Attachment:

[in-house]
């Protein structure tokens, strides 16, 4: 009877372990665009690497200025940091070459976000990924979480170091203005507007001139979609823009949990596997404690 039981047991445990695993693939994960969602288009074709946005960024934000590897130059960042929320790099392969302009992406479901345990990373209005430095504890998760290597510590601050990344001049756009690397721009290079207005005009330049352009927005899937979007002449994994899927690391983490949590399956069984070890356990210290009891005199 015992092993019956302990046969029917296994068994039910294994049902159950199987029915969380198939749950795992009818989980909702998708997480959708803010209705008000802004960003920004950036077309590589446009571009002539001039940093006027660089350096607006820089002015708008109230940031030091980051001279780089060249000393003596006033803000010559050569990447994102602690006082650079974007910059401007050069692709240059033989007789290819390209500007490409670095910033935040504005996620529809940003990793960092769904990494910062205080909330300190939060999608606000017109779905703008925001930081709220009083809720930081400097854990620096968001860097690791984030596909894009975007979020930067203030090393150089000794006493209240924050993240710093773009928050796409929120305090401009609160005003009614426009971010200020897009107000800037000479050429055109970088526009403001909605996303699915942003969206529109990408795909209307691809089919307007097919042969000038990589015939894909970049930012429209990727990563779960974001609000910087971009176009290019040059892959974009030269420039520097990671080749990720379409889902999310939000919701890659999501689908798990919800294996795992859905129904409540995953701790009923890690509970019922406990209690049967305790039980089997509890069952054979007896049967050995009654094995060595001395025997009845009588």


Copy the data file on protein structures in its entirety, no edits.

[in-house]
């Protein structure tokens, strides 16, 4: 009877372990665009690497200025940091070459976000990924979480170091203005507007001139979609823009949990596997404690 039981047991445990695993693939994960969602288009074709946005960024934000590897130059960042929320790099392969302009992406479901345990990373209005430095504890998760290597510590601050990344001049756009690397721009290079207005005009330049352009927005899937979007002449994994899927690391983490949590399956069984070890356990210290009891005199 015992092993019956302990046969029917296994068994039910294994049902159950199987029915969380198939749950795992009818989980909702998708997480959708803010209705008000802004960003920004950036077309590589446009571009002539001039940093006027660089350096607006820089002015708008109230940031030091980051001279780089060249000393003596006033803000010559050569990447994102602690006082650079974007910059401007050069692709240059033989007789290819390209500007490409670095910033935040504005996620529809940003990793960092769904990494910062205080909330300190939060999608606000017109779905703008925001930081709220009083809720930081400097854990620096968001860097690791984030596909894009975007979020930067203030090393150089000794006493209240924050993240710093773009928050796409929120305090401009609160005003009614426009971010200020897009107000800037000479050429055109970088526009403001909605996303699915942003969206529109990408795909209307691809089919307007097919042969000038990589015939894909970049930012429209990727990563779960974001609000910087971009176009290019040059892959974009030269420039520097990671080749990720379409889902999310939000919701890659999501689908798990919800294996795992859905129904409540995953701790009923890690509970019922406990209690049967305790039980089997509890069952054979007896049967050995009654094995060595001395025997009845009588």